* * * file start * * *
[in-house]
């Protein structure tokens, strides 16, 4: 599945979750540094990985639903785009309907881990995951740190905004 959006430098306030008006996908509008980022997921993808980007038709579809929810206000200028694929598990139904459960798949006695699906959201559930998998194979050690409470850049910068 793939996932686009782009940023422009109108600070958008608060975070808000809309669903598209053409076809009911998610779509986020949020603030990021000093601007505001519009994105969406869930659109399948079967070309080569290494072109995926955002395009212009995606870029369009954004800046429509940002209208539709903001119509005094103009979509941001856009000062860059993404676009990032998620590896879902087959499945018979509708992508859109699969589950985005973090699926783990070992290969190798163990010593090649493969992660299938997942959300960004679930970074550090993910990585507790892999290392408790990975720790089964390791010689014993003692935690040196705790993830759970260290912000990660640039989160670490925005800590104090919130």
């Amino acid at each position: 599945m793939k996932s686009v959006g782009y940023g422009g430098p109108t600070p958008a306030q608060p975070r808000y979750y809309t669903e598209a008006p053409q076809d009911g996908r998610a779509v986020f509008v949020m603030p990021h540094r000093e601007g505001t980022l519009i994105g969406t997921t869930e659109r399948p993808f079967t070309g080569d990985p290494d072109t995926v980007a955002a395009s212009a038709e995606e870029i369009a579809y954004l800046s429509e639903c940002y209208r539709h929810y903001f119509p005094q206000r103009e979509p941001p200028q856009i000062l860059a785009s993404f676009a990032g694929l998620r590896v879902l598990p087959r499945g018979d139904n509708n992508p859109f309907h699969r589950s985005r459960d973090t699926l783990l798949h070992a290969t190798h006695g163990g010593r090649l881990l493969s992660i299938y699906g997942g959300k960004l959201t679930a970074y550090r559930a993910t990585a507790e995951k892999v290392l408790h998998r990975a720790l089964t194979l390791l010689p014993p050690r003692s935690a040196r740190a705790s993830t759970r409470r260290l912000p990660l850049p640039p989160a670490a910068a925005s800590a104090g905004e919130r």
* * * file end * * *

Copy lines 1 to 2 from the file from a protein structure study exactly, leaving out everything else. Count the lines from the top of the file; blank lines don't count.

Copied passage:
[in-house]
């Protein structure tokens, strides 16, 4: 599945979750540094990985639903785009309907881990995951740190905004 959006430098306030008006996908509008980022997921993808980007038709579809929810206000200028694929598990139904459960798949006695699906959201559930998998194979050690409470850049910068 793939996932686009782009940023422009109108600070958008608060975070808000809309669903598209053409076809009911998610779509986020949020603030990021000093601007505001519009994105969406869930659109399948079967070309080569290494072109995926955002395009212009995606870029369009954004800046429509940002209208539709903001119509005094103009979509941001856009000062860059993404676009990032998620590896879902087959499945018979509708992508859109699969589950985005973090699926783990070992290969190798163990010593090649493969992660299938997942959300960004679930970074550090993910990585507790892999290392408790990975720790089964390791010689014993003692935690040196705790993830759970260290912000990660640039989160670490925005800590104090919130």